26. Pingback: Weekly Climate And Energy News Roundup #444 – Climate-

  27. I second that thanks. I have a question for Alan L. or anyone interested.

    The post states, “Atlantic water flowing annually through the Barents Sea continues eastward as the Circumpolar Boundary Current and is the main source of the regional surface water mass. As it goes, it is progressively modified by heat flux to the atmosphere.”

    We know in the Arctic that relatively warmer water rides below considerably cooler less salty water at the surface.

    How effective is this warmer saltier dense water inversion and ice barrier, and cold water just below the ice, at preventing heat loss to the atmosphere relative to open water?

    Open water heat loss is 24 – 7 – 365. Arctic Solar insolation is not 24 – 7 or 365. It is very seasonal, often overcast and is at a very shallow angle with high reflectivity, effectively reducing the effectiveness of said insolation.

    So, on an annual bases is thick sea ice insulating in ocean heat content, and does insulated in relatively warm Atlantic waters, only a bit above the 4C ocean deep water, transport out of the Arctic back to the ocean?

    Your thoughtful consideration appreciated.

    All the Best…

    • I’m not sure why you’re asking me such questions. My point of view is that warm Atlantic waters are known to have entered the Arctic basin in the past on millennial timescales as evidenced here:

      The present era is very reminiscent of past climate cycles so it’s makes sense to assume that a D-O event is starting once again. The YouTube climate scientist Paul Beckwith has come to the same conclusion.

      It isn’t just me.

      • Alan, I am not contradicting anything you have said, just asking, based on your research, what you may think is the net energy difference is between weak arctic insolations seasonal shallow flux into the Arctic, and warm Atlantic water year round influx, and if sea ice is a net insulation to warm arctic water.?


      • David A, it’s not my area of knowledge but off the top of my head it would seem odd to consider thick sea ice as “insulating” warmer water below, based on thermodynamics.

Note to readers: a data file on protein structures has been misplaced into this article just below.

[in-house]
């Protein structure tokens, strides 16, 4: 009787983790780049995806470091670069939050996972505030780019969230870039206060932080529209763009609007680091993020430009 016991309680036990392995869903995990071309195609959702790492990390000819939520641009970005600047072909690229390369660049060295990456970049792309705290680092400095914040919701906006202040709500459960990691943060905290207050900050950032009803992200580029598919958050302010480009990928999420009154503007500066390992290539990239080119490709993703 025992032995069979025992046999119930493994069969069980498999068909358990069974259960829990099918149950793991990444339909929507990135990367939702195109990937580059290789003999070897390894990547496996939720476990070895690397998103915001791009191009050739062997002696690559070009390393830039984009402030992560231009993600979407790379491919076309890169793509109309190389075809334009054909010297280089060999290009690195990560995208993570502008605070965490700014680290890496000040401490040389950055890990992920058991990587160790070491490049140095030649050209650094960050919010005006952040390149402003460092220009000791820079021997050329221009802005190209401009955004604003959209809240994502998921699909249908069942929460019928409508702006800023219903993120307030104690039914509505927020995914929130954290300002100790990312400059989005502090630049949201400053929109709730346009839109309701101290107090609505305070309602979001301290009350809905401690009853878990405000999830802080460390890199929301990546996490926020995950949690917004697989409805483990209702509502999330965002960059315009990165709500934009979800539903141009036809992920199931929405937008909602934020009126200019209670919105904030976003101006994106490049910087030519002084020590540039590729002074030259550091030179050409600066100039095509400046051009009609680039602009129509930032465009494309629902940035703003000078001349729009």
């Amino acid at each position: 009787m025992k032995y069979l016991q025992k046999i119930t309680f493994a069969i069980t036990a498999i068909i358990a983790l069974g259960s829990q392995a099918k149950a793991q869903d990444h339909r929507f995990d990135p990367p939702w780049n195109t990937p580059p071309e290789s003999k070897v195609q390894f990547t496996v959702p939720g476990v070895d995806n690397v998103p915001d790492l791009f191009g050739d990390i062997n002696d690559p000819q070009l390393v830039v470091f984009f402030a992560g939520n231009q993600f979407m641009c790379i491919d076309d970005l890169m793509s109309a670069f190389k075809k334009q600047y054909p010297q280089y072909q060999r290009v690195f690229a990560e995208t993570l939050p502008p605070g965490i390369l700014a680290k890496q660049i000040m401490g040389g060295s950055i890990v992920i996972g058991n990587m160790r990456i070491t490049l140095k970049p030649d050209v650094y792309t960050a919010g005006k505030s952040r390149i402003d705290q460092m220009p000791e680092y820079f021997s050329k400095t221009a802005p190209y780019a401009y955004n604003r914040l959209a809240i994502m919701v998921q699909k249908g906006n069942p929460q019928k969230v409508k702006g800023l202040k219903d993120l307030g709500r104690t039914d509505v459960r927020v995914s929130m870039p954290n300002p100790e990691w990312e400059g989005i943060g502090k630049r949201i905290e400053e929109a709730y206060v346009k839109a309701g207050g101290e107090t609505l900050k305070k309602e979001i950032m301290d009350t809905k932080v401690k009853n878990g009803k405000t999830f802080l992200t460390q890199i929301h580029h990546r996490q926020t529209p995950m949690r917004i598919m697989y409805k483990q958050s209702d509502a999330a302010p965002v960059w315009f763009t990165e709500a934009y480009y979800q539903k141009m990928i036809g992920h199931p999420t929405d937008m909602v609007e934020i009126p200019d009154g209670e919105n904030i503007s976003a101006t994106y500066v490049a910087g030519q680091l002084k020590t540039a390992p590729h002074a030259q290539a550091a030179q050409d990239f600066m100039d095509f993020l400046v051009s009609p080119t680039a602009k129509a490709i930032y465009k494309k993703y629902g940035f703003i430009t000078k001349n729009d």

I would guess that the warm Atlantic current would lose heat to the underside melting of the sea ice much quicker than if it was open water.

      • Thank you Alan, yes, at first I found it counter intuitive.

        My limited research is this…
        “The waters of the Arctic Ocean can be divided into three subsections: Arctic Surface Water (0 to 656 feet); Atlantic Water (650 to 2,950 feet); and Arctic Deep Water (2,950 feet down to the sea floor). Average temperatures of the Arctic Surface Water range from 28.6 °F to 30.2 °F, Except where the warm Atlantic currents flow into the Arctic. the Atlantic Water has an average temperature of 37.4 °F, and Arctic Deep Water has a temperature range of between 30.6 °F to 35.6 °F.”

        So you have up to 600 plus feet of sub 32 degree water, plus sea ice, preventing 37 degree Atlantic water from losing heat to the atmosphere. The Atlantic Water (AW) flows into the Arctic Ocean between 40 and 200 meters deep. At the middle of this flow, the water is up to 5 C warmer than the overlying, colder, relatively fresh water. This Atlantic water deepens as it enters the Arctic. “This drastic change in temperature in the vertical water column is called a “thermocline,” and acts a barrier for upward heat flow. In this case, the thermocline also acts as a “halocline” – a distinct change in saltiness of the water layers. This layering phenomenon is called stratification.” Thus, because the warm AW influx is warmer and saltier, the water remains stratified in the absence of turbulent vertical mixing, and the heat is not released to the surface ocean, sea ice, or atmosphere and climate! The ice is an insulator as well as a wind mixing barrier. I suppose there is always conduction of some heat to the cooler waters above.

        I am curious about the Arctic Arctic Deep Water having a temperature range of between 30.6 °F to 35.6 °F. The 37 plus degree Atlantic water would be denser, unless the bottom water was even saltier.

        The equatorial surface air and water T is very nearly identical. Whereas the arctic water, especially where the major currents bring in warmer waters, is considerably warmer then the atmosphere surface T. This indicates that the non ice polar regions serve as a means of the ocean cooling, it is releasing energy to the atmosphere, and potentially the ice serves as a means of retaining ocean energy.

        Christos says
        “That is why Arctic sea ice has a warming and not a cooling effect on the Global Energy Balance.
        On the other hand it is the open Arctic sea waters that have the cooling effect on the Global Energy Balance”

        Thanks, and that is what I am trying to confirm.
        I am grateful you said “Global Energy Balance”.
        As, while the ocean energy may increase for a time, the much smaller atmospheric energy may diminish, for a time.

        It is curious that in the southern hemisphere summer the earth receives plus 90 watts SqM insolation, yet the atmosphere cools! One well known reason is that the increased snow cover in the Northern hemisphere reflects a great deal of energy. Yet also the southern oceans receive a great deal of additional energy BELOW the ocean surface. And that energy is lost for a time to the atmosphere. What the ocean residence time of disparate S/W insolation is, is not known.
        So a fair question to ask is; despite atmospheric cooling, dies the earth ( land oceans and atmosphere) gain or lose energy during the SH summer?

        So my next question, more cogent to the ocean heat flows and the Arctic is, does the Atlantic water entering the Arctic, re-enter the oceans, and where does it go?